PHILADELPHIA (December 20, 2017) The city of Lancaster, Pennsylvania, has agreed to comprehensive measures to end discharges of untreated sewage and other pollutants to local waterways from the City’s combined storm and sewage system, U.S. Environmental Protection Agency (EPA), the U.S. Department of Justice and the Pennsylvania Department of Environmental Protection (PADEP) announced today.
The settlement, which was filed in federal district court in Philadelphia resolves a simultaneously filed complaint brought by the Department of Justice on behalf of the EPA and PADEP, alleging the discharge of untreated sewage into the Conestoga River in violation of the Clean Water Act.
Under the settlement, the City of Lancaster has agreed to implement measures to significantly reduce combined sewer overflows, or CSOs. These include improving pump stations and reduction of flow through a comprehensive long-term plan to improve the ability of the entire system to handle flow.
“We are proud of the close collaboration between EPA and PADEP over the course of these investigations and negotiations,” said EPA Regional Administrator Cosmo Servidio. “This settlement, which will improve local water quality and protect human health, was achieved in large part because of the strong cooperation between our two agencies.”
“This outcome is good for the people of Lancaster and everyone that uses the Conestoga River,” said DEP Secretary Patrick McDonnell. “Reducing sewer overflows makes our streams and rivers cleaner and better places for fish, wildlife, and people.”
The Clean Water Act complaint, filed with the proposed consent decree, alleged unlawful pollution discharges caused by numerous overflows of untreated wastewater from Lancaster’s combined sewer system. This system carries rainwater runoff, domestic sewage, and industrial wastewater in the same sewer pipes to a wastewater treatment plant. There, professionals treat it before discharge to a water body.
During periods of heavy rainfall or snowmelt, the water volume exceeds the system’s capacity – causing combined sewer overflows. The City has five CSO outfalls, which overflowed at least 392 times in the past five years. Moreover, it discharges nearly 3.8 billion gallons of untreated, polluted water into the Conestoga River. The river is a tributary of the Susquehanna River and the Chesapeake Bay. These CSOs contain not only stormwater but also untreated human and industrial waste, toxic materials, and debris.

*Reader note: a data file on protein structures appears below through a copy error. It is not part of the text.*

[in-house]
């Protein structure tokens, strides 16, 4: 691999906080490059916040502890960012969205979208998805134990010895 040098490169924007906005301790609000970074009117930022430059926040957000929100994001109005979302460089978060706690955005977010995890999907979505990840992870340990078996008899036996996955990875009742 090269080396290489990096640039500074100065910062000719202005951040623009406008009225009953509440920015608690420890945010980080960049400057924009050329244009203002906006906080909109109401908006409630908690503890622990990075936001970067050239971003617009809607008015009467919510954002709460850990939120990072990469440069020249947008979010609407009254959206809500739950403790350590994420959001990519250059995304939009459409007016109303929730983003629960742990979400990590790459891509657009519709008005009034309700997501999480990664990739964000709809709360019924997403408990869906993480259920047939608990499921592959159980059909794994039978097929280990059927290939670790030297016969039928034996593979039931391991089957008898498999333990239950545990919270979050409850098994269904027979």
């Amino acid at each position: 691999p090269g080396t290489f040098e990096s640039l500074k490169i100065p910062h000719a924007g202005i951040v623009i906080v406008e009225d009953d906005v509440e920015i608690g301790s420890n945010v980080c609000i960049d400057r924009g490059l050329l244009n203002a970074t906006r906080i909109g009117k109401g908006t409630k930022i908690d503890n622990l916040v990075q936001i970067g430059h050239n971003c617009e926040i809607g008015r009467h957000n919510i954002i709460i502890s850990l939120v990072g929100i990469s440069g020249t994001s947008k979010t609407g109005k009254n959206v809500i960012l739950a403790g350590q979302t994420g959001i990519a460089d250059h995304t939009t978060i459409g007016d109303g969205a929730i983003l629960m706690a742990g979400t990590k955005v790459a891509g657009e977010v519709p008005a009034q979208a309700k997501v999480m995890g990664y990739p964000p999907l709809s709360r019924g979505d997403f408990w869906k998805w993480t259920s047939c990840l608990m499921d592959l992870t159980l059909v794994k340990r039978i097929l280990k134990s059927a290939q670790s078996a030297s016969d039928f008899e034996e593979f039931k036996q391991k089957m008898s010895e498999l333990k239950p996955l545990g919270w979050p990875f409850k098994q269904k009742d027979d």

The settlement between the Department of Justice and the city of Lancaster resulted from several years of investigation. That’s of alleged violations by EPA and PADEP, followed by extensive federal-state negotiations with city officials.
The city of Lancaster will pay a $135,000 civil penalty, split equally between the U.S. and Pennsylvania. It will also implement a $1.8 million supplemental environmental project. This project involves the restoration of a 1,350-foot segment of a local waterway called Groff’s Run that will reconnect wetlands to the Conestoga River, protecting water quality and reducing localized flooding.
For more information on CSOs, visit http://cfpub.epa.gov/npdes/home.cfm?program_id=5.
The consent decree is subject to a 30-day public comment period and court approval. The consent decree is available for review at http://www.justice.gov/enrd/Consent_Decrees.html